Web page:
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Blood. 2012 Jun 14;119(24):5671-3. doi: 10.1182/blood-2011-11-392654. Epub 2012 Apr 30.

Infusion of hemolyzed red blood cells within peripheral blood stem cell grafts in patients with and without sickle cell disease.

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  • 1Molecular and Clinical Hematology Branch, National Heart, Lung, and Blood Institute (NHLBI)/National Institute of Diabetes and Digestive and Kidney Diseases (NIDDK), National Institutes of Health (NIH), Bethesda, MD 20892, USA.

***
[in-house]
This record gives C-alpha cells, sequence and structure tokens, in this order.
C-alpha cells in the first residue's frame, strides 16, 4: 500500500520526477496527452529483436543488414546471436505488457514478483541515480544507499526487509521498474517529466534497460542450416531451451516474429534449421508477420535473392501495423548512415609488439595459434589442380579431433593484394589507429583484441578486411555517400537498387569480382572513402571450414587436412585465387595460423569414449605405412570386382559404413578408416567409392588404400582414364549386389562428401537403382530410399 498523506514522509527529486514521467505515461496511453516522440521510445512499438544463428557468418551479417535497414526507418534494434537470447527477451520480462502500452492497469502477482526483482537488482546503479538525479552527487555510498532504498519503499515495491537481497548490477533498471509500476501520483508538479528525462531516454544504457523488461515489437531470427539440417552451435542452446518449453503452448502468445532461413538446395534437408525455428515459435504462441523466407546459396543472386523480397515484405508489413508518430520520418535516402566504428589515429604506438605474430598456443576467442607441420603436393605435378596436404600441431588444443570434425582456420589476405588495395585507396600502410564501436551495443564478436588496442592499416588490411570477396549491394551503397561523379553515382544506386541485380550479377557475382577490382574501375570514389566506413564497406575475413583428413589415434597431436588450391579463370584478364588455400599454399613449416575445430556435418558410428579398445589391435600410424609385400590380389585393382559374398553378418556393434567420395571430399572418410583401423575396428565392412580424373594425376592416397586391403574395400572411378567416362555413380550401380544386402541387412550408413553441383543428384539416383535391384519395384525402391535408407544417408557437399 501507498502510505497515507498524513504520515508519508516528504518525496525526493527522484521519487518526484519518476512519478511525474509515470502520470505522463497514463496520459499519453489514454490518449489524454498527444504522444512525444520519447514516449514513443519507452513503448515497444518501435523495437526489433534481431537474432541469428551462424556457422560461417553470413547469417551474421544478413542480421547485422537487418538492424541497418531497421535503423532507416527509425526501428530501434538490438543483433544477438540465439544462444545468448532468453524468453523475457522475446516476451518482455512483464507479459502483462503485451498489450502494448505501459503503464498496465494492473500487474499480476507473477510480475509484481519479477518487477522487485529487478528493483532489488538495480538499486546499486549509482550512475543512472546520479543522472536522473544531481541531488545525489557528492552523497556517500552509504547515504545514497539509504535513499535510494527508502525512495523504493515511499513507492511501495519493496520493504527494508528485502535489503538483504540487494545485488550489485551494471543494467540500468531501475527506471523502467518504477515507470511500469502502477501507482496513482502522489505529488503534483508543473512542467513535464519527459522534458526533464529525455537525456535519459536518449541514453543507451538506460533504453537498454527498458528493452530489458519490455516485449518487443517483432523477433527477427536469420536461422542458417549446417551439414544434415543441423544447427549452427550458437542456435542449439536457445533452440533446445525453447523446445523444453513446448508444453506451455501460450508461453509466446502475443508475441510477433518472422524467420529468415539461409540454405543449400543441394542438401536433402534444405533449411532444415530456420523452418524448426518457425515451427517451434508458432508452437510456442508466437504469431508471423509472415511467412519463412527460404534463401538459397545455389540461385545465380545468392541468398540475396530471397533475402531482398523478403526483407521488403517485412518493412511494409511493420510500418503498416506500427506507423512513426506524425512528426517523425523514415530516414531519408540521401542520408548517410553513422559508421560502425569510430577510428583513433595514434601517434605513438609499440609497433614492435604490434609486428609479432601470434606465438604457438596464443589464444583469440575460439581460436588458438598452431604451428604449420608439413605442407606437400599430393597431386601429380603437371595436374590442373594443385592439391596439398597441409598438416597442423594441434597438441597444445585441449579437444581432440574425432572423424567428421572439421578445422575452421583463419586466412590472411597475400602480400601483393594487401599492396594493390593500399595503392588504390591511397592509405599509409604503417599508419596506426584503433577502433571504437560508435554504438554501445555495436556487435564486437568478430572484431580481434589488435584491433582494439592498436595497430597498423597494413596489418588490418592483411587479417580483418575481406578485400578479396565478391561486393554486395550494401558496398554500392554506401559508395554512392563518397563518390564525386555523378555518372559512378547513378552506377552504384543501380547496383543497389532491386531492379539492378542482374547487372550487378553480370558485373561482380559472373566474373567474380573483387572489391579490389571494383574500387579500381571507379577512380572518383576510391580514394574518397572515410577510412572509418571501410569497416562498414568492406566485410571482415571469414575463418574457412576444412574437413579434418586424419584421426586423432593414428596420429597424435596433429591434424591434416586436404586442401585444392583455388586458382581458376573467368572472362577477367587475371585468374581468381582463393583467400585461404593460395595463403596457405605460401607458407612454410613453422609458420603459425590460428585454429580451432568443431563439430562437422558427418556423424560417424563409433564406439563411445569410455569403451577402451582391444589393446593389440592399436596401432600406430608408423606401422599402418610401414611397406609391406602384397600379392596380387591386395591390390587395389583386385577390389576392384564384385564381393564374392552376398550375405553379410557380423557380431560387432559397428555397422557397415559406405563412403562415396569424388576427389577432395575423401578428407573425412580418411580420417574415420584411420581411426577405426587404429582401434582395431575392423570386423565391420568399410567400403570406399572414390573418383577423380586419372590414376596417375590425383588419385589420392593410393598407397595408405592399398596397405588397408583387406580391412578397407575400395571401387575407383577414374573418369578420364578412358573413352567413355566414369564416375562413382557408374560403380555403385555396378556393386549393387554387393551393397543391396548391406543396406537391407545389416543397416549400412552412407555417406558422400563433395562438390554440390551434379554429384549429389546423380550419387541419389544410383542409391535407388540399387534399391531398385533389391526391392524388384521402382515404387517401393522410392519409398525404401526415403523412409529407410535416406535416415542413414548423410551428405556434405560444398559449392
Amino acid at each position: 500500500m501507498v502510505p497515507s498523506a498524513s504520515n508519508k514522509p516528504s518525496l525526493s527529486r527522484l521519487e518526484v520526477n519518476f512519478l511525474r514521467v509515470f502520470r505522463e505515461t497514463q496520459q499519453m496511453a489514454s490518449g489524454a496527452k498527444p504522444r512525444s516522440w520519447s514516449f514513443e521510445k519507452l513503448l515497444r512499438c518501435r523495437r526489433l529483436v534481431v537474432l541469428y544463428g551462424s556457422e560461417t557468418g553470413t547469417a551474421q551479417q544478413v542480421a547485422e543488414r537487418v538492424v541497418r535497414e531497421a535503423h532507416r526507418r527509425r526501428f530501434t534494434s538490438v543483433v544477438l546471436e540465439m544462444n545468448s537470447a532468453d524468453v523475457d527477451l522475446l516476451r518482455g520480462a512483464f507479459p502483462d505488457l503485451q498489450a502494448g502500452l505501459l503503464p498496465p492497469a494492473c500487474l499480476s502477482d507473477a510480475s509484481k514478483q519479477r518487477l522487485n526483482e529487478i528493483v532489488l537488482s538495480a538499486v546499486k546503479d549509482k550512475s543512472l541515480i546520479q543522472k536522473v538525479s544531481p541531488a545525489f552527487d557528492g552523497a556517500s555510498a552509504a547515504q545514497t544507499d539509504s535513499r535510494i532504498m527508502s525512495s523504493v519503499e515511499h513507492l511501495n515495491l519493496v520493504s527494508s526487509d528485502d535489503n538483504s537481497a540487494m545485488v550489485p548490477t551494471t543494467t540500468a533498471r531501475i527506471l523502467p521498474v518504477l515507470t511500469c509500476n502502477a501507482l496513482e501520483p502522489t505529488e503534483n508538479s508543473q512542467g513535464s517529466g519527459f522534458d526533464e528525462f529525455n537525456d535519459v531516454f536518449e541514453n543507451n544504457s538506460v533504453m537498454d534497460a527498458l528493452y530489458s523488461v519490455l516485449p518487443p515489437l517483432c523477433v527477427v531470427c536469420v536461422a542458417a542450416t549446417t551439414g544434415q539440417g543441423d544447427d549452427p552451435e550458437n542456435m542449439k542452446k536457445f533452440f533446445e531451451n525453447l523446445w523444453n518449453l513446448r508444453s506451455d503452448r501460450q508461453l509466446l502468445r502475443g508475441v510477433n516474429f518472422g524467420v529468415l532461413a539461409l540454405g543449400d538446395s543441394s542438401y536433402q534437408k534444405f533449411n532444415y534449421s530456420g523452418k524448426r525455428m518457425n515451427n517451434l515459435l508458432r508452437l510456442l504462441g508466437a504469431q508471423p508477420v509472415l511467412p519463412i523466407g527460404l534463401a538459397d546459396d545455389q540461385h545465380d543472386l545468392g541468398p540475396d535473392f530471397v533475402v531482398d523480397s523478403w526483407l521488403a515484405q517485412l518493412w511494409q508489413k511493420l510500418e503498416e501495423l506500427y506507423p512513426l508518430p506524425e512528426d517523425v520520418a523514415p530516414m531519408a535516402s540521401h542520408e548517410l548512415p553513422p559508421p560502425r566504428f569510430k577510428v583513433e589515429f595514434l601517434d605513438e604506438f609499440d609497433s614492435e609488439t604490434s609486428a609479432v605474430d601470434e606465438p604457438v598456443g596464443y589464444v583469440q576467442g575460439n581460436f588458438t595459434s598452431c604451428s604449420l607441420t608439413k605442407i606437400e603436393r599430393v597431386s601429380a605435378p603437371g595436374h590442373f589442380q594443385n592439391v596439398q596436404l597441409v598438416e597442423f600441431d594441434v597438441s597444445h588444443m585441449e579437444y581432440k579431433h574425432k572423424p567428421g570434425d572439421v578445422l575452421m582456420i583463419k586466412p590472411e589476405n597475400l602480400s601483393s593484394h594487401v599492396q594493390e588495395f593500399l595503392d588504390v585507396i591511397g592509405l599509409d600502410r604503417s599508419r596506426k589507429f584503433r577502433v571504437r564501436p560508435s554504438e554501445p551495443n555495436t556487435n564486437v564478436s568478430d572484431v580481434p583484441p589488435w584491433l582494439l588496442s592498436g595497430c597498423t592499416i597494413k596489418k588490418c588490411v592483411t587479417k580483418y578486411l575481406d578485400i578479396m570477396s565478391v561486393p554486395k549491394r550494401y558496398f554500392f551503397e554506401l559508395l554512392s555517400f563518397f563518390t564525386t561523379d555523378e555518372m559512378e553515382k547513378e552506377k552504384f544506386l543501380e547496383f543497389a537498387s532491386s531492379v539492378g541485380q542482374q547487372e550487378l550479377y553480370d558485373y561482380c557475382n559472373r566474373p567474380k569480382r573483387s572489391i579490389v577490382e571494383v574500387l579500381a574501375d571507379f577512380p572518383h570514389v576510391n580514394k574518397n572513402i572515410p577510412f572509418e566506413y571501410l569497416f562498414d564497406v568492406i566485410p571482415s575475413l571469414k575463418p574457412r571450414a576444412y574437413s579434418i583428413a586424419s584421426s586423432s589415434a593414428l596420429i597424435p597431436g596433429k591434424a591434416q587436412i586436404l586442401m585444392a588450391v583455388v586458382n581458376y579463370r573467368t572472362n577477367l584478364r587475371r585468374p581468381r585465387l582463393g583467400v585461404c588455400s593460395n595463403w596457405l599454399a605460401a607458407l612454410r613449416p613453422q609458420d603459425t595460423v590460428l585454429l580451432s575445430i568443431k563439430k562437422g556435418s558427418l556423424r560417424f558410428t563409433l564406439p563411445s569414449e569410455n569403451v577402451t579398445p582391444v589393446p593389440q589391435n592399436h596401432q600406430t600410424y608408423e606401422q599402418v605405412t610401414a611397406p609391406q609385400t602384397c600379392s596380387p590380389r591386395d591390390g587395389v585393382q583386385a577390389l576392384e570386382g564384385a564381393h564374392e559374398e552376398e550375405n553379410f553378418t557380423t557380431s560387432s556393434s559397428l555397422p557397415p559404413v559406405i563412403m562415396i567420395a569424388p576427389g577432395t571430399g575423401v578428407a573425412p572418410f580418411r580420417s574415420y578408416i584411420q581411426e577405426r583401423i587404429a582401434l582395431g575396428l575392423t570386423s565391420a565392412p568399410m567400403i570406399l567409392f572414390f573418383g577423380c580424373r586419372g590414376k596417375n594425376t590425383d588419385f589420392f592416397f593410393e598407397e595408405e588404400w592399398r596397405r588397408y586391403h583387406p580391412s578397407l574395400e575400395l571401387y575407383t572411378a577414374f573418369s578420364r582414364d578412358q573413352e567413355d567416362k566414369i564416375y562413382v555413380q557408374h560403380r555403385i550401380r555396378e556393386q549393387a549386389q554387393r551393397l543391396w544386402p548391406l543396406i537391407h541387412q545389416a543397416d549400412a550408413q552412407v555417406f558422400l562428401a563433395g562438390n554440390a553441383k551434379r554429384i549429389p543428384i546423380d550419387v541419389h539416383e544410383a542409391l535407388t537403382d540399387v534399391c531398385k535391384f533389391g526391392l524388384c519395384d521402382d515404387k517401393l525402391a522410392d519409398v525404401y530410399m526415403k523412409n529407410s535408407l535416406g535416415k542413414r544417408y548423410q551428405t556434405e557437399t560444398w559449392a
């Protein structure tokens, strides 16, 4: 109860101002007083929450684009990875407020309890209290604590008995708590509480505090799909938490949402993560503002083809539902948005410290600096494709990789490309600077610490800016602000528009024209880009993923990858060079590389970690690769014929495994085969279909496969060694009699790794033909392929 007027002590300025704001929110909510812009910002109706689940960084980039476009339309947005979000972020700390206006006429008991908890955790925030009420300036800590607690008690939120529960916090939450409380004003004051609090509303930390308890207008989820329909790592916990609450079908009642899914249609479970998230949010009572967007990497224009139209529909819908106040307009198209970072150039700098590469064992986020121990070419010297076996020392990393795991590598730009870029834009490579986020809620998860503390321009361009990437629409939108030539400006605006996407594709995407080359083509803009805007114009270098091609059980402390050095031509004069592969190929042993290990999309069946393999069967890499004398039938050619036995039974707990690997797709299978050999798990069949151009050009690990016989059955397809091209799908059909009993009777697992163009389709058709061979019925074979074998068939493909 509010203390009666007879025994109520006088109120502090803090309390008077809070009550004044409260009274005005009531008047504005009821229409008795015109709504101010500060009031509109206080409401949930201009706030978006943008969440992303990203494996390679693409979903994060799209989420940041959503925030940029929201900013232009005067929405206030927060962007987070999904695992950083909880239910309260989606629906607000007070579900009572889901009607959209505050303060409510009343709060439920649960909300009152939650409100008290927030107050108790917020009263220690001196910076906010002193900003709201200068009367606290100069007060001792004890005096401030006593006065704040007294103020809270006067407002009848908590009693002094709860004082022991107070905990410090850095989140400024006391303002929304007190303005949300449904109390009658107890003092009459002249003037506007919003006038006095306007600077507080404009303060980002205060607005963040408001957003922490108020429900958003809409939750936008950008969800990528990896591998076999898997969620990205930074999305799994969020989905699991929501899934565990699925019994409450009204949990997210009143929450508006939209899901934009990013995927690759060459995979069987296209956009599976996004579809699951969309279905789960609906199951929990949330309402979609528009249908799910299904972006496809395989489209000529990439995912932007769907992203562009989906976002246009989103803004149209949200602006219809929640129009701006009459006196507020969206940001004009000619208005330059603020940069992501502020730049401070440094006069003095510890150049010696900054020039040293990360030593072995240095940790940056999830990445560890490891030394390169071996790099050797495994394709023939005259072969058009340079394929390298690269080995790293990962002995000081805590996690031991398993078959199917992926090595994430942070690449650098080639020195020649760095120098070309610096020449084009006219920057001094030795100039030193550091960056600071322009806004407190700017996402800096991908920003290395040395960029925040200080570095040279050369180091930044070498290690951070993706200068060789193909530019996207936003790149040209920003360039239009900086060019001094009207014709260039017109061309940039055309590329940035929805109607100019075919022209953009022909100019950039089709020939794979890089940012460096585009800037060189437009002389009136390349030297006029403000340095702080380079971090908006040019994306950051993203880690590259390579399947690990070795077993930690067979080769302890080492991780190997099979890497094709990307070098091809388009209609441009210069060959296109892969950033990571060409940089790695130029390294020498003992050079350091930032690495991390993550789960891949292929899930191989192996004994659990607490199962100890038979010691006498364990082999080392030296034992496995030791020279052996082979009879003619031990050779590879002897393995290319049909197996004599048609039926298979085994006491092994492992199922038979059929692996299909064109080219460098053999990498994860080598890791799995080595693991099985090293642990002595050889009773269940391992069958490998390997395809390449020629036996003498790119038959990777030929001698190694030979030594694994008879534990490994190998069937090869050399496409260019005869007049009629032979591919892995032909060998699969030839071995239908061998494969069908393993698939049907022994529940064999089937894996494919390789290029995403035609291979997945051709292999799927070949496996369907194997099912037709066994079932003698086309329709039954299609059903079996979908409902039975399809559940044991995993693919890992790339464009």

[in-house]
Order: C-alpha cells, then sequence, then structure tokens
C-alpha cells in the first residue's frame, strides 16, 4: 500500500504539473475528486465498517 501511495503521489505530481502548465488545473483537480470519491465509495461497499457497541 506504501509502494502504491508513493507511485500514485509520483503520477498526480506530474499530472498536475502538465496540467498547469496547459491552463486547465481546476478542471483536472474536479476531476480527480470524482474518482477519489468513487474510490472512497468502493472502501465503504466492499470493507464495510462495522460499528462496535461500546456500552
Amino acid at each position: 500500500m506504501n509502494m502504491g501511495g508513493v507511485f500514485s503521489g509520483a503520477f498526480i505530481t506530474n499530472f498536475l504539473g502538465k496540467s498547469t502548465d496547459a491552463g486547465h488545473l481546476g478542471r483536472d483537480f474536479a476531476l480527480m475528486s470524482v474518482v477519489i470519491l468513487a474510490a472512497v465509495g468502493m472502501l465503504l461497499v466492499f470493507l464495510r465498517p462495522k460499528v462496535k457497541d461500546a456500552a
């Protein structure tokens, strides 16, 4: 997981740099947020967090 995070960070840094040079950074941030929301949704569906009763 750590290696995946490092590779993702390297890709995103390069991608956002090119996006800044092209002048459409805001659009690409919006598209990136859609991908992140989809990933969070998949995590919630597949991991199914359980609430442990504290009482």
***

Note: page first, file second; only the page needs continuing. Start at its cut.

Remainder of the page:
Peripheral blood stem cell (PBSC) infusions are associated with complications such as elevated blood pressure and decreased creatinine clearance. Patients with sickle cell disease experience similar manifestations, and some have postulated release of plasma-free hemoglobin with subsequent nitric oxide consumption as causative. We sought to evaluate whether the infusion of PBSC grafts containing lysed red blood cells (RBCs) leads to the toxicity observed in transplant subjects. We report a prospective cohort study of 60 subjects divided into 4 groups based on whether their infusions contained dimethyl sulfoxide (DMSO) and lysed RBCs, no DMSO and fresh RBCs, DMSO and no RBCs, or saline. Our primary end point, change in maximum blood pressure compared with baseline, was not significantly different among groups. Tricuspid regurgitant velocity and creatinine levels also did not differ significantly among groups. Our data do not support free hemoglobin as a significant contributor to toxicity associated with PBSC infusions. This study was registered at (NCT00631787).

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